When Sean Nakamoto decided to build a cottage in Hunstville, Ont., in 2016, his wish list was unusual for the area. In a place where mega mansions prevail, he wanted an intimate 1,800-square-feet escape for his family (smaller than many of the boathouses on the surrounding Muskoka lakes). More importantly, he wanted the job done super-fast. The goal was to be complete within 12 months so that he could enjoy the shoreline views from his secluded peninsula in a proper home, not the Airstream he previously parked on the otherwise vacant lot.
Nakamoto knew the timeframe was ambitious. Several local architects told him that even a compact project would take at least two to three years due to the tight building seasons and shortage of trades in the region. He also knew that expediting would require risks, including an innovative building approach. But his background helped prepare him for the challenge. He’s the co-president of Mohawk Medical, a real estate investment trust that specializes in health-care facilities. As such, “I’m always hearing about new building materials and approaches,” he says. “Architecture has always intrigued me and I love learning about new technology.”
Researching quick construction methods, he figured his best bet was to use a prefab system. “I read a lot about modular buildings,” Mr. Nakamoto says. “They are made in controlled environments, so don’t have to wait for rain and snow.”
He came across a Toronto-based firm, Altius, with substantial experience in prefab. The studio had previously used it to build on difficult sites – craning modules onto a narrow, 12-foot lot in Toronto’s Beaches neighbourhood, for example, an area that is otherwise hard to build in because of its high density of existing houses. Altius also used prefab on an island in Northern Ontario, where it was easier to assemble the elements off-site and transport it in by barge, as opposed to camping a construction crew in the wildness for long stretches of time.
For the design, Mr. Nakamoto worked with Mike Lanctot, a principal at Altius, who came up with the overall concept within a few months. The plan was to prefabricate a modest, three-bedroom cottage. “I was inspired by Japanese designs and their philosophies of connecting with nature in a humble way,” Mr. Nakamoto says. “I didn’t want huge, 30-foot ceilings that would make me feel as though I was in a giant cathedral.” None of the spaces, including the open-concept kitchen, dining and great room were meant to be large, but each was to have sweeping, panoramic vistas of the lake and its surrounding tree-covered hills.
A separate boathouse topped in a green roof was envisioned – “I didn’t want to look out at a plain black roof,” Mr. Nakamoto says – with a wide dock for when family came for to visit. “My brother, parents, aunts and uncles all live up there,” he says. “So the house is relatively small, but the dock is big for them to come swimming.”
All of which sounds straight-forward, right? Well as Nakamoto, who lives most of the year in Oakville, Ont., discovered, the risk with trying something new in a tight timeframe, is that things don’t always go to schedule.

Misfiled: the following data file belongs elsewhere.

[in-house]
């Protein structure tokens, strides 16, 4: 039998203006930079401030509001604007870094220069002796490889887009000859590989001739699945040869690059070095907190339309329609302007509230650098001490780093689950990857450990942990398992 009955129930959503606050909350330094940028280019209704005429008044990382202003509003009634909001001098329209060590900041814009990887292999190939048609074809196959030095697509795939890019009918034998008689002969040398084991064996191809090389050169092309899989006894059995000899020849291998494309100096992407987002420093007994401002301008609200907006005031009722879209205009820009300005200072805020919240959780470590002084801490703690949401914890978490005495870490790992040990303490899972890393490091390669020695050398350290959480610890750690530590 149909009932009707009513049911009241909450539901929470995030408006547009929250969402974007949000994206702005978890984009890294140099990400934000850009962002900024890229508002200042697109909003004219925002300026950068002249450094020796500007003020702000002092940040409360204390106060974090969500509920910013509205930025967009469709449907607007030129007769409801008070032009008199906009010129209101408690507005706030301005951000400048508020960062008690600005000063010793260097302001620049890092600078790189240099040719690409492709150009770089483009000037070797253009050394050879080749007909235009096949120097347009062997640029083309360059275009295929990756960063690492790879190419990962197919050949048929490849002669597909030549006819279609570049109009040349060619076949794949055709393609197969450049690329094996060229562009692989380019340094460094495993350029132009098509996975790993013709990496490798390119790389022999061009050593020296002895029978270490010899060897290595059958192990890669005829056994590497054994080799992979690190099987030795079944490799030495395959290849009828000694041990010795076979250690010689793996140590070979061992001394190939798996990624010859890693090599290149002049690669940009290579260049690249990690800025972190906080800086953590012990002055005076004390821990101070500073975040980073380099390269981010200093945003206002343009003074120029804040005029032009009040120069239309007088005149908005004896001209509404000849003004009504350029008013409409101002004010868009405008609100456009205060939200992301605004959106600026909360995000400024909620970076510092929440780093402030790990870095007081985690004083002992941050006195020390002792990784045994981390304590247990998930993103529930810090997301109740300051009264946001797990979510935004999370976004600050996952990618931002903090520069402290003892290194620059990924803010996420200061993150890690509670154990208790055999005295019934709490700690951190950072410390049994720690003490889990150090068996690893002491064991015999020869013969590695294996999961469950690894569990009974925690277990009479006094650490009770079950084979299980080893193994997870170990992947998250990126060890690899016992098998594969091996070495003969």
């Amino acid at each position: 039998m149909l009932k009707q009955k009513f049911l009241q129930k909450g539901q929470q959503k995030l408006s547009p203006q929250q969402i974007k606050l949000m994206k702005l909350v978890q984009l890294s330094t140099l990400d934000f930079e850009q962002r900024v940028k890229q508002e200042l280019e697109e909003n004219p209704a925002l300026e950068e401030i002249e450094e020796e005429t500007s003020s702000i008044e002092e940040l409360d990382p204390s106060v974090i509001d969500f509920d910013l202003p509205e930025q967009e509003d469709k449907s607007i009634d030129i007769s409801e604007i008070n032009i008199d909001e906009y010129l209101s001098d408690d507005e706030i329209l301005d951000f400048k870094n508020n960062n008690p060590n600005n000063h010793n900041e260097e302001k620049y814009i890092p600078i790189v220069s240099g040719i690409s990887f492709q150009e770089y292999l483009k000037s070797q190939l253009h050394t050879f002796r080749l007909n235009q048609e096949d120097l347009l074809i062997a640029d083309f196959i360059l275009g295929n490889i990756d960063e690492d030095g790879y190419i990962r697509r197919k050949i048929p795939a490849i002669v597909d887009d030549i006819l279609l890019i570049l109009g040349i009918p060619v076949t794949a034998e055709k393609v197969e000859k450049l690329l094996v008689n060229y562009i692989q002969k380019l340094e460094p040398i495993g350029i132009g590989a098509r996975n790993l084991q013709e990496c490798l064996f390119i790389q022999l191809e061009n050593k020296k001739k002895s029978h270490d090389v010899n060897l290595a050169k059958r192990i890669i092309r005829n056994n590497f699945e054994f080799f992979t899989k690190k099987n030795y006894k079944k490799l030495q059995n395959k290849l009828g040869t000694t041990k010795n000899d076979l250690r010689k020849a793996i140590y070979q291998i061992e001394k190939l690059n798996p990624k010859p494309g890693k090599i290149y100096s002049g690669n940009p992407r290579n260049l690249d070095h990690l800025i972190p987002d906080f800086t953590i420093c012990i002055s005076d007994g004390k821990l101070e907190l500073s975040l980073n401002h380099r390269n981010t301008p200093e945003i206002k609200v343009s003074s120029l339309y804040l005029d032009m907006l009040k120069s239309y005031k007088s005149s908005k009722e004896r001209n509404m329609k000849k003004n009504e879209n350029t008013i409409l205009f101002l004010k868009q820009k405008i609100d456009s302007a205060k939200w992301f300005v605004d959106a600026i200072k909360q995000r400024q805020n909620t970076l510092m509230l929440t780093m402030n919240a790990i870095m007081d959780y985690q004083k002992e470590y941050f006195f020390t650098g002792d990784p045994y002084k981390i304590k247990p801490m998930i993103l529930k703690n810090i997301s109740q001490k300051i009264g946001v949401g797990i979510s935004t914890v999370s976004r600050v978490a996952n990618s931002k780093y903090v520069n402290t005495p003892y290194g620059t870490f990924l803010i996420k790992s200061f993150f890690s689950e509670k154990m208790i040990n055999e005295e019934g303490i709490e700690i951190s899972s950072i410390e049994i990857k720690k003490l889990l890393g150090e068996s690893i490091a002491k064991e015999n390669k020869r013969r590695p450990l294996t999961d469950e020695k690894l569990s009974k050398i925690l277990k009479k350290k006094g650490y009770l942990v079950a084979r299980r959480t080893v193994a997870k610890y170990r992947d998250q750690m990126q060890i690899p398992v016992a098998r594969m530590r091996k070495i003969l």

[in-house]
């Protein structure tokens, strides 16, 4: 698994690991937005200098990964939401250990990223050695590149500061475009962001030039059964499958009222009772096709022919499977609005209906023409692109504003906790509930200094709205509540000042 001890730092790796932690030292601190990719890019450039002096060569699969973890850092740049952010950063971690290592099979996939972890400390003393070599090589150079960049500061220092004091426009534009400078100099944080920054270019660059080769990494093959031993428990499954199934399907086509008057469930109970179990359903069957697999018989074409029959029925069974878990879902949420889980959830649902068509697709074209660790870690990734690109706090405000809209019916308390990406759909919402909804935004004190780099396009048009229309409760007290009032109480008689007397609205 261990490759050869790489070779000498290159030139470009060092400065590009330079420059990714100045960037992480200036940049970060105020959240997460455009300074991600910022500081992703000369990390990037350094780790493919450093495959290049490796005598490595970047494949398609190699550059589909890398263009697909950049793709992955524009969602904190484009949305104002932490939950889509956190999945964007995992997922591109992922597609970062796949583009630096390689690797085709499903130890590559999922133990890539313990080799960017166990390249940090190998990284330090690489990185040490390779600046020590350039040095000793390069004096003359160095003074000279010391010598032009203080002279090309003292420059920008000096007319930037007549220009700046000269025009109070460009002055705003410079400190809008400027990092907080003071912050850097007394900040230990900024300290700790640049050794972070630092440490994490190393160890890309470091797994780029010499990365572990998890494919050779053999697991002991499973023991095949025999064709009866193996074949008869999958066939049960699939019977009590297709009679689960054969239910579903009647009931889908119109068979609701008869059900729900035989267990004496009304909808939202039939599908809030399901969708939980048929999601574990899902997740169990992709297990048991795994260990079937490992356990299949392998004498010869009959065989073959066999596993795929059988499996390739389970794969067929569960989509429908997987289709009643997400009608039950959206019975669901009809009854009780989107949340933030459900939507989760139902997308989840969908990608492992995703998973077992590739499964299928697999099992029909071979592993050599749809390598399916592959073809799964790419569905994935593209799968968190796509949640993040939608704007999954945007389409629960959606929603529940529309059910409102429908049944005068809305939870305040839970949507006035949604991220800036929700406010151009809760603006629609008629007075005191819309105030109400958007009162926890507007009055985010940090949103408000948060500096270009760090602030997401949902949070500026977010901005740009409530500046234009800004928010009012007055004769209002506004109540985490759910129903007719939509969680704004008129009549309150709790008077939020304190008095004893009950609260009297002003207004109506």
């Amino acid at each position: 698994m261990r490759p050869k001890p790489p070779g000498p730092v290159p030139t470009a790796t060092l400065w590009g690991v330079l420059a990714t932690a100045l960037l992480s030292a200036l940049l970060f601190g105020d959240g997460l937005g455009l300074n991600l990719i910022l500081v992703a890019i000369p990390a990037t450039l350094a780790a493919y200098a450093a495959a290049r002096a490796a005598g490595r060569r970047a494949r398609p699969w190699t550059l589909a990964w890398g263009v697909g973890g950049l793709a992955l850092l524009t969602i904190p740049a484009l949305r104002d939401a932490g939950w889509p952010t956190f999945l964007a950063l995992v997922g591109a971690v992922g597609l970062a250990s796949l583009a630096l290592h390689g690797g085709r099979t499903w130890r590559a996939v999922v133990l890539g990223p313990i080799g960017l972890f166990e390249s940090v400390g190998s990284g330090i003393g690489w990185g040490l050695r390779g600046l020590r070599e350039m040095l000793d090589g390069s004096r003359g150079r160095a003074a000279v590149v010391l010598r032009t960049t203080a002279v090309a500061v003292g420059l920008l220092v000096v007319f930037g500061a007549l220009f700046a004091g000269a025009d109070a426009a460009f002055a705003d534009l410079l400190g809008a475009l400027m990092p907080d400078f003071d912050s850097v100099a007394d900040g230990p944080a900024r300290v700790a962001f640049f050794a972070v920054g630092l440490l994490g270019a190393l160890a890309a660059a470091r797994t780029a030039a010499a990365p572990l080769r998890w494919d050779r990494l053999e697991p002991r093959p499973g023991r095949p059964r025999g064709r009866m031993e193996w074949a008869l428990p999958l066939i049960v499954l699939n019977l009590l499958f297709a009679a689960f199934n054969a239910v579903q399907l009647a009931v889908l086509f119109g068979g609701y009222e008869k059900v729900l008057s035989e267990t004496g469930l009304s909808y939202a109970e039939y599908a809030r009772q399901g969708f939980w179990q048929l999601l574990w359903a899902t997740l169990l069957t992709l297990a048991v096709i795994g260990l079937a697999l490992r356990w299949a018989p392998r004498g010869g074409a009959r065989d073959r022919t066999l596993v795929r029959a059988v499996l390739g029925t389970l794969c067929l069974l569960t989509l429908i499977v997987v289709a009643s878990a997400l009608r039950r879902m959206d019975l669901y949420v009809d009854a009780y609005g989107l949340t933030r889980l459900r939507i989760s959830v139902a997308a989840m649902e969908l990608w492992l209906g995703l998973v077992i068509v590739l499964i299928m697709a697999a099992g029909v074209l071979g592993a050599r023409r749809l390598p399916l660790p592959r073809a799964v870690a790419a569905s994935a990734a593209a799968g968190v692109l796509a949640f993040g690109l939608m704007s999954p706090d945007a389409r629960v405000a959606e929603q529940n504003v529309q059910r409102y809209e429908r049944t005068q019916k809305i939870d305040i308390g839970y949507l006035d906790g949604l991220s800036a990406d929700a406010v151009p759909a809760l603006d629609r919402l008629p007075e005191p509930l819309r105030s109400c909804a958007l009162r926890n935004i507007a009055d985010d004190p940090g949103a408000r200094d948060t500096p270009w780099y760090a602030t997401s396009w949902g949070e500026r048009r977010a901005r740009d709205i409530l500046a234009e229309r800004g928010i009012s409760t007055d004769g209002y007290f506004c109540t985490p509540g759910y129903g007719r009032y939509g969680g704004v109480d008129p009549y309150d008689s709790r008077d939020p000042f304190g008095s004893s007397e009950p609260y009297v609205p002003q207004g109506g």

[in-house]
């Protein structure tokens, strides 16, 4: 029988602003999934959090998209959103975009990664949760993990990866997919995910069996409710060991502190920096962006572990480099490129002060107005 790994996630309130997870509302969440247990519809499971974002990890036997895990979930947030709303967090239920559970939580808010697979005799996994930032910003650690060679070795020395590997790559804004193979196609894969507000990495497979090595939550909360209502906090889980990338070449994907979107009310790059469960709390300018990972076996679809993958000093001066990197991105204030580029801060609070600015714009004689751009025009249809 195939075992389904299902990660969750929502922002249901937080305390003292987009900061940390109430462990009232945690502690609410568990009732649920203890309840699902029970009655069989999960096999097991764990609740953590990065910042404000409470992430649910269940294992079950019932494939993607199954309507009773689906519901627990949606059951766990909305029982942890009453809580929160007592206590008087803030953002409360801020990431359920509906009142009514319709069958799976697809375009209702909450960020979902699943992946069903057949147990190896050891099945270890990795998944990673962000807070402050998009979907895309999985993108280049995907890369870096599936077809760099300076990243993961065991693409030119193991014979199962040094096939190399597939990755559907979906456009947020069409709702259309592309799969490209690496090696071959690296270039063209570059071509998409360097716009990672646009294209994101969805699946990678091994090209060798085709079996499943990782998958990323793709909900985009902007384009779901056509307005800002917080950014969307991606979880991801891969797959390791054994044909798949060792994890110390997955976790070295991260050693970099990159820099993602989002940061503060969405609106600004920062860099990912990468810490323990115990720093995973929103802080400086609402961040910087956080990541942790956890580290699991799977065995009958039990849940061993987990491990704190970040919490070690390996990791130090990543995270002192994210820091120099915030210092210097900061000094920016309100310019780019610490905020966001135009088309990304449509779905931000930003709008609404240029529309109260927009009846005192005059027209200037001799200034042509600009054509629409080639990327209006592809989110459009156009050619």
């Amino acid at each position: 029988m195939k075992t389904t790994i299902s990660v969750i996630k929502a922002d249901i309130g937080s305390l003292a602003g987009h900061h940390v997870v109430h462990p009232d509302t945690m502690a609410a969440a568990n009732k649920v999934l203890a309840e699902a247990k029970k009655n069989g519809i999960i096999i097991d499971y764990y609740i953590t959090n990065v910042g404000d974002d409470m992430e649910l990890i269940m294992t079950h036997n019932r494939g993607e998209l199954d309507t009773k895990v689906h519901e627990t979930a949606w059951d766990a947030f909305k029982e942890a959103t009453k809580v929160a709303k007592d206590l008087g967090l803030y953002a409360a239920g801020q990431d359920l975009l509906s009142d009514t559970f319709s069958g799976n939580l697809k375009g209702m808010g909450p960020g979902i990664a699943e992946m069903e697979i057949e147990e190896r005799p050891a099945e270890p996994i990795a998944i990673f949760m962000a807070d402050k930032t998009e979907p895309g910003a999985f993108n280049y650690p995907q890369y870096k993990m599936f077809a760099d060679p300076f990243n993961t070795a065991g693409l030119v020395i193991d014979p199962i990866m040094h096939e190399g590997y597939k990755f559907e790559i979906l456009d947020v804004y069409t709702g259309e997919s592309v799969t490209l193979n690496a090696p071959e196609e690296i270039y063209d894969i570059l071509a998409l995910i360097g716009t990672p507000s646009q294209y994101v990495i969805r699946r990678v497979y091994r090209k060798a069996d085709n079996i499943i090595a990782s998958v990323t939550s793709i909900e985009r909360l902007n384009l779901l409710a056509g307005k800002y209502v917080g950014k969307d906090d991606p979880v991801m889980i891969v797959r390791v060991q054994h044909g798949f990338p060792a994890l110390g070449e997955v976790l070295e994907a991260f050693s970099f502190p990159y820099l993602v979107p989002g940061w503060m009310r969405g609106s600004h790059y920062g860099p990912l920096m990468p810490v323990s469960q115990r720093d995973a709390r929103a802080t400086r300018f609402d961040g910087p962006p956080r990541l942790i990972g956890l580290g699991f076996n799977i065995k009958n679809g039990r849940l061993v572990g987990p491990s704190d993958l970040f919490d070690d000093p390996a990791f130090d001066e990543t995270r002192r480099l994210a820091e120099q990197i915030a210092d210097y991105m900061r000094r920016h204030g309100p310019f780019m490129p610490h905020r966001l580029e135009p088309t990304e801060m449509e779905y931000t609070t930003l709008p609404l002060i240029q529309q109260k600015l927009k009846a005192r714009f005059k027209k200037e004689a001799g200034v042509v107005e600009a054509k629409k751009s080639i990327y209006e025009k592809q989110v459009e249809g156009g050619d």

The original idea was to build the house at a factory in Parry Sound, Ont., an hour west of Huntsville. When ready, it was to be transported by truck, in two large sections, then lowered onto its foundation of predrilled steel piles.
Overall, though, “It’s fair to say that the total project timeline from initial schematic design through substantial completion took about 20 months,” architect Mike Lanctot says. For one thing, the factory in Parry Sound was overbooked and couldn’t accommodate all the work, necessitating that the upper level ended up being built on site (preventing any further delays).
Another issue was that prefab tends to go fastest when all the components are off-the-shelf. But Nakamoto wanted a number of custom touches. The bedroom for his 13-year-old daughter has two, two-level bunks for when her friends or cousins visit. But the beds are also extra-long, in case Mr. Nakamoto hosts a guys’ weekend with his pals and needs extra crash pads for them. The finishes were also finessed: instead of the typical, cottage-y pine, which tends to be yellow-hued and knotty, poplar was picked for most of the walls and doors because of its paler, more calming appearance. The fully bespoke kitchen was then decked in a different wood – hardy ash, re-using lumber that was otherwise felled because of the invasive, emerald ash borer beetle.
“We also had a legal tangle with the neighbours over the boathouse,” Mr. Lanctot said, “which didn’t help anything.” Although Mr. Nakamoto had a permit, one that was grandfathered to the property by the previous owners, the family next door wasn’t keen on the structure obstructing their views so tried, yet failed, to block the project with the Town of Huntsville.
Ultimately, after all the setbacks were resolved and the construction started in early 2018, it only took about eight months before Mr. Nakamoto could relax in his great room, reading a magazine while appreciating the view. It’s just that getting to the start of the construction was harder than anyone could foresee.
“That’s part of being an early adopter,” he says, looking back. “I can see how modular works in theory, but in practices things break down a bit when you try to customize it. Working with Altius was great, though. They were very collaborative, communicative and excited to try new things with me. I was a bit of a guinea pig in this case, but I knew that going in.” And either way, coming out of the experience, he got the intimate cottage he was looking for, to enjoy for untold time to come.
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